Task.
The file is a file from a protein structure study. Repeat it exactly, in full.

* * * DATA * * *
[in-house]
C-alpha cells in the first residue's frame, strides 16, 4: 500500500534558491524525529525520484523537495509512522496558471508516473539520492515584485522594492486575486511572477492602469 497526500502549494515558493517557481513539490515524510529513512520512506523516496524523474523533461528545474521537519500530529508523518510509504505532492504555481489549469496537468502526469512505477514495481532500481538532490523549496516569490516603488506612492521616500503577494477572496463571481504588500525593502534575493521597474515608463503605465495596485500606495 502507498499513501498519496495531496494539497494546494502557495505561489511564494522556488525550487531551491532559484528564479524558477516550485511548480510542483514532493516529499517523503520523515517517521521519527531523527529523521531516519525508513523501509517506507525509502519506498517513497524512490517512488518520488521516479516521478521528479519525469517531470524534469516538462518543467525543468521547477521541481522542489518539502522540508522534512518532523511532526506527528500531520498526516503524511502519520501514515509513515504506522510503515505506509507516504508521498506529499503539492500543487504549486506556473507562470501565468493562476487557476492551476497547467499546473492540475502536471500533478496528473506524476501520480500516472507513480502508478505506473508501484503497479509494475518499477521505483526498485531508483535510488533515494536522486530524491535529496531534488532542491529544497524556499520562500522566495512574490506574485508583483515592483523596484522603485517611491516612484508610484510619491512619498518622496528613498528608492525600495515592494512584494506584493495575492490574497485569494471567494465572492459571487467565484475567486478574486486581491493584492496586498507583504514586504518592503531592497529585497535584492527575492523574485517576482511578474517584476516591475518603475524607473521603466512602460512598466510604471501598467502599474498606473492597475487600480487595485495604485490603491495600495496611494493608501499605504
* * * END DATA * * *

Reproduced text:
[in-house]
C-alpha cells in the first residue's frame, strides 16, 4: 500500500534558491524525529525520484523537495509512522496558471508516473539520492515584485522594492486575486511572477492602469 497526500502549494515558493517557481513539490515524510529513512520512506523516496524523474523533461528545474521537519500530529508523518510509504505532492504555481489549469496537468502526469512505477514495481532500481538532490523549496516569490516603488506612492521616500503577494477572496463571481504588500525593502534575493521597474515608463503605465495596485500606495 502507498499513501498519496495531496494539497494546494502557495505561489511564494522556488525550487531551491532559484528564479524558477516550485511548480510542483514532493516529499517523503520523515517517521521519527531523527529523521531516519525508513523501509517506507525509502519506498517513497524512490517512488518520488521516479516521478521528479519525469517531470524534469516538462518543467525543468521547477521541481522542489518539502522540508522534512518532523511532526506527528500531520498526516503524511502519520501514515509513515504506522510503515505506509507516504508521498506529499503539492500543487504549486506556473507562470501565468493562476487557476492551476497547467499546473492540475502536471500533478496528473506524476501520480500516472507513480502508478505506473508501484503497479509494475518499477521505483526498485531508483535510488533515494536522486530524491535529496531534488532542491529544497524556499520562500522566495512574490506574485508583483515592483523596484522603485517611491516612484508610484510619491512619498518622496528613498528608492525600495515592494512584494506584493495575492490574497485569494471567494465572492459571487467565484475567486478574486486581491493584492496586498507583504514586504518592503531592497529585497535584492527575492523574485517576482511578474517584476516591475518603475524607473521603466512602460512598466510604471501598467502599474498606473492597475487600480487595485495604485490603491495600495496611494493608501499605504